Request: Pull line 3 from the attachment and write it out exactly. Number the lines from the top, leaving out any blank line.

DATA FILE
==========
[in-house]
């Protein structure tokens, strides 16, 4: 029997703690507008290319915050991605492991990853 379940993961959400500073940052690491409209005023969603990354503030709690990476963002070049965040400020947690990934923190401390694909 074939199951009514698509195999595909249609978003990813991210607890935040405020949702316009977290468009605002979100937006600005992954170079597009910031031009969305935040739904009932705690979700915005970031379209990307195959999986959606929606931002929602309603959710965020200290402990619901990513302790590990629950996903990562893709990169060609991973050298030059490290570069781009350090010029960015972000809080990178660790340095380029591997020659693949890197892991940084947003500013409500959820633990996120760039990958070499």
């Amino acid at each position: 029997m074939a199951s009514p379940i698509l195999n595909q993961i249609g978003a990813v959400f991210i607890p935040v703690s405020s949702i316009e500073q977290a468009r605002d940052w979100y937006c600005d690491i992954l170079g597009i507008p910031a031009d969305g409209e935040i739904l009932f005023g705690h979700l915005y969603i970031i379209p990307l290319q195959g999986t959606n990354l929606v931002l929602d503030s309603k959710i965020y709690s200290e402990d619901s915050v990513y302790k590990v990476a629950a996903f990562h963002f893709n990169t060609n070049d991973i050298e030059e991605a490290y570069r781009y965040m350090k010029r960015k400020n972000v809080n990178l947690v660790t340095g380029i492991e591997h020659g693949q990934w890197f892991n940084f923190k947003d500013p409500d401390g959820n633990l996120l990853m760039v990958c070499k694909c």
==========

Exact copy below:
């Amino acid at each position: 029997m074939a199951s009514p379940i698509l195999n595909q993961i249609g978003a990813v959400f991210i607890p935040v703690s405020s949702i316009e500073q977290a468009r605002d940052w979100y937006c600005d690491i992954l170079g597009i507008p910031a031009d969305g409209e935040i739904l009932f005023g705690h979700l915005y969603i970031i379209p990307l290319q195959g999986t959606n990354l929606v931002l929602d503030s309603k959710i965020y709690s200290e402990d619901s915050v990513y302790k590990v990476a629950a996903f990562h963002f893709n990169t060609n070049d991973i050298e030059e991605a490290y570069r781009y965040m350090k010029r960015k400020n972000v809080n990178l947690v660790t340095g380029i492991e591997h020659g693949q990934w890197f892991n940084f923190k947003d500013p409500d401390g959820n633990l996120l990853m760039v990958c070499k694909c």